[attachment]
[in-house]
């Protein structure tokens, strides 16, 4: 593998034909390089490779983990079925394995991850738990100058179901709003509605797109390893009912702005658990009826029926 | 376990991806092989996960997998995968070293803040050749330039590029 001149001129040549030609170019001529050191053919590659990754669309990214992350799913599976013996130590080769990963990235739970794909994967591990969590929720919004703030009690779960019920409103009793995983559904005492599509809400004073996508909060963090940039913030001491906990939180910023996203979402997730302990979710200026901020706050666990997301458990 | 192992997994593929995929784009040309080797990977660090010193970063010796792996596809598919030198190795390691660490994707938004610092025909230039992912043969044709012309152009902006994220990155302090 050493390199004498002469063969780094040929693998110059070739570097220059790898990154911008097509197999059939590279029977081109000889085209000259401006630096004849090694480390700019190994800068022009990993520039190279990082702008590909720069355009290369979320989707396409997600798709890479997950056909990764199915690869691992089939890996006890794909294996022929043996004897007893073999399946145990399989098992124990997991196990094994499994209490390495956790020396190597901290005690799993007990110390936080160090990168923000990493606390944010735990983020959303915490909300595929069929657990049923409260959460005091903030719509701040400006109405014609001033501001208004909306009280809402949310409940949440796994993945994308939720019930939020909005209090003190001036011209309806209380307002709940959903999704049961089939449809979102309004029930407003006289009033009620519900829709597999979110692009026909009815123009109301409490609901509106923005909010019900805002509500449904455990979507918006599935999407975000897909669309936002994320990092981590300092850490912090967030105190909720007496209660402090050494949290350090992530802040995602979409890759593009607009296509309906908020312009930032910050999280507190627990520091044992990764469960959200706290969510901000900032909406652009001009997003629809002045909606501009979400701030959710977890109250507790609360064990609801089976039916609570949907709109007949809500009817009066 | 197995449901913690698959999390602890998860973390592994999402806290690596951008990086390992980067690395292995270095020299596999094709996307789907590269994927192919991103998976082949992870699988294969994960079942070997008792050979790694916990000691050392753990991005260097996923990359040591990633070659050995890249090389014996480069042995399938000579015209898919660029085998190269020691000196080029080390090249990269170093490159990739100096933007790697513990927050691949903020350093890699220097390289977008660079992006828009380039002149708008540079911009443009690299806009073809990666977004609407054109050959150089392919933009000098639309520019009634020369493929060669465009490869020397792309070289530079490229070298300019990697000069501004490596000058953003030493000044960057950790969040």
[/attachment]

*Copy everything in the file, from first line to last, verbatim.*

[in-house]
């Protein structure tokens, strides 16, 4: 593998034909390089490779983990079925394995991850738990100058179901709003509605797109390893009912702005658990009826029926 | 376990991806092989996960997998995968070293803040050749330039590029 001149001129040549030609170019001529050191053919590659990754669309990214992350799913599976013996130590080769990963990235739970794909994967591990969590929720919004703030009690779960019920409103009793995983559904005492599509809400004073996508909060963090940039913030001491906990939180910023996203979402997730302990979710200026901020706050666990997301458990 | 192992997994593929995929784009040309080797990977660090010193970063010796792996596809598919030198190795390691660490994707938004610092025909230039992912043969044709012309152009902006994220990155302090 050493390199004498002469063969780094040929693998110059070739570097220059790898990154911008097509197999059939590279029977081109000889085209000259401006630096004849090694480390700019190994800068022009990993520039190279990082702008590909720069355009290369979320989707396409997600798709890479997950056909990764199915690869691992089939890996006890794909294996022929043996004897007893073999399946145990399989098992124990997991196990094994499994209490390495956790020396190597901290005690799993007990110390936080160090990168923000990493606390944010735990983020959303915490909300595929069929657990049923409260959460005091903030719509701040400006109405014609001033501001208004909306009280809402949310409940949440796994993945994308939720019930939020909005209090003190001036011209309806209380307002709940959903999704049961089939449809979102309004029930407003006289009033009620519900829709597999979110692009026909009815123009109301409490609901509106923005909010019900805002509500449904455990979507918006599935999407975000897909669309936002994320990092981590300092850490912090967030105190909720007496209660402090050494949290350090992530802040995602979409890759593009607009296509309906908020312009930032910050999280507190627990520091044992990764469960959200706290969510901000900032909406652009001009997003629809002045909606501009979400701030959710977890109250507790609360064990609801089976039916609570949907709109007949809500009817009066 | 197995449901913690698959999390602890998860973390592994999402806290690596951008990086390992980067690395292995270095020299596999094709996307789907590269994927192919991103998976082949992870699988294969994960079942070997008792050979790694916990000691050392753990991005260097996923990359040591990633070659050995890249090389014996480069042995399938000579015209898919660029085998190269020691000196080029080390090249990269170093490159990739100096933007790697513990927050691949903020350093890699220097390289977008660079992006828009380039002149708008540079911009443009690299806009073809990666977004609407054109050959150089392919933009000098639309520019009634020369493929060669465009490869020397792309070289530079490229070298300019990697000069501004490596000058953003030493000044960057950790969040």